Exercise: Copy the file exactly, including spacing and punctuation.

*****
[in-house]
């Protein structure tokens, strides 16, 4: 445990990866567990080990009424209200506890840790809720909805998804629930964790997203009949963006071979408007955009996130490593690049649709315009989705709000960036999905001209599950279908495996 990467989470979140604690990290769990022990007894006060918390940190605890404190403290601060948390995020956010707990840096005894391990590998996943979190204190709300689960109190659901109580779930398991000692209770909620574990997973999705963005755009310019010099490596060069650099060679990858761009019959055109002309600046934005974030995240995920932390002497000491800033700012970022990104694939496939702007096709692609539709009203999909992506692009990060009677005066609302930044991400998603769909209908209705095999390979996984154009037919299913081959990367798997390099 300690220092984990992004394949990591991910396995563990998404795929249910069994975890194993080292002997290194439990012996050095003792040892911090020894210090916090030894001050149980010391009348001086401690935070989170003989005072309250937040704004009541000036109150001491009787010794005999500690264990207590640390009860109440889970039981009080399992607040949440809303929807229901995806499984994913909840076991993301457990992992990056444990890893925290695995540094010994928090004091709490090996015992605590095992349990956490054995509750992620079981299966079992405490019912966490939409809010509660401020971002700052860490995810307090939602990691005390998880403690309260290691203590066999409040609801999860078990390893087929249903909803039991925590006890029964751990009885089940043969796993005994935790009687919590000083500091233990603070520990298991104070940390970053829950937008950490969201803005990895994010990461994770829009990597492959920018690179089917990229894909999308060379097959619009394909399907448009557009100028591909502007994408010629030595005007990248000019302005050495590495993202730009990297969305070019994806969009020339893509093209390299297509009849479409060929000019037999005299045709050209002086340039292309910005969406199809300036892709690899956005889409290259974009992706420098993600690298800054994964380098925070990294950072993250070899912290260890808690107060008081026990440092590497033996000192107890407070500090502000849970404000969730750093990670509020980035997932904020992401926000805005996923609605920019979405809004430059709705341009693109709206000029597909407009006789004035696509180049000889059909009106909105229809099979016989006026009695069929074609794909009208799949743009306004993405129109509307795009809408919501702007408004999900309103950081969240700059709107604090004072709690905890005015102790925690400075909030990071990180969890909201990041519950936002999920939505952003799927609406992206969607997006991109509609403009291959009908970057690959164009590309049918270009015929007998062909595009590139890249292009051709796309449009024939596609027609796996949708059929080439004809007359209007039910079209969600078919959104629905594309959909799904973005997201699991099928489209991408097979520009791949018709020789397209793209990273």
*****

[in-house]
């Protein structure tokens, strides 16, 4: 445990990866567990080990009424209200506890840790809720909805998804629930964790997203009949963006071979408007955009996130490593690049649709315009989705709000960036999905001209599950279908495996 990467989470979140604690990290769990022990007894006060918390940190605890404190403290601060948390995020956010707990840096005894391990590998996943979190204190709300689960109190659901109580779930398991000692209770909620574990997973999705963005755009310019010099490596060069650099060679990858761009019959055109002309600046934005974030995240995920932390002497000491800033700012970022990104694939496939702007096709692609539709009203999909992506692009990060009677005066609302930044991400998603769909209908209705095999390979996984154009037919299913081959990367798997390099 300690220092984990992004394949990591991910396995563990998404795929249910069994975890194993080292002997290194439990012996050095003792040892911090020894210090916090030894001050149980010391009348001086401690935070989170003989005072309250937040704004009541000036109150001491009787010794005999500690264990207590640390009860109440889970039981009080399992607040949440809303929807229901995806499984994913909840076991993301457990992992990056444990890893925290695995540094010994928090004091709490090996015992605590095992349990956490054995509750992620079981299966079992405490019912966490939409809010509660401020971002700052860490995810307090939602990691005390998880403690309260290691203590066999409040609801999860078990390893087929249903909803039991925590006890029964751990009885089940043969796993005994935790009687919590000083500091233990603070520990298991104070940390970053829950937008950490969201803005990895994010990461994770829009990597492959920018690179089917990229894909999308060379097959619009394909399907448009557009100028591909502007994408010629030595005007990248000019302005050495590495993202730009990297969305070019994806969009020339893509093209390299297509009849479409060929000019037999005299045709050209002086340039292309910005969406199809300036892709690899956005889409290259974009992706420098993600690298800054994964380098925070990294950072993250070899912290260890808690107060008081026990440092590497033996000192107890407070500090502000849970404000969730750093990670509020980035997932904020992401926000805005996923609605920019979405809004430059709705341009693109709206000029597909407009006789004035696509180049000889059909009106909105229809099979016989006026009695069929074609794909009208799949743009306004993405129109509307795009809408919501702007408004999900309103950081969240700059709107604090004072709690905890005015102790925690400075909030990071990180969890909201990041519950936002999920939505952003799927609406992206969607997006991109509609403009291959009908970057690959164009590309049918270009015929007998062909595009590139890249292009051709796309449009024939596609027609796996949708059929080439004809007359209007039910079209969600078919959104629905594309959909799904973005997201699991099928489209991408097979520009791949018709020789397209793209990273």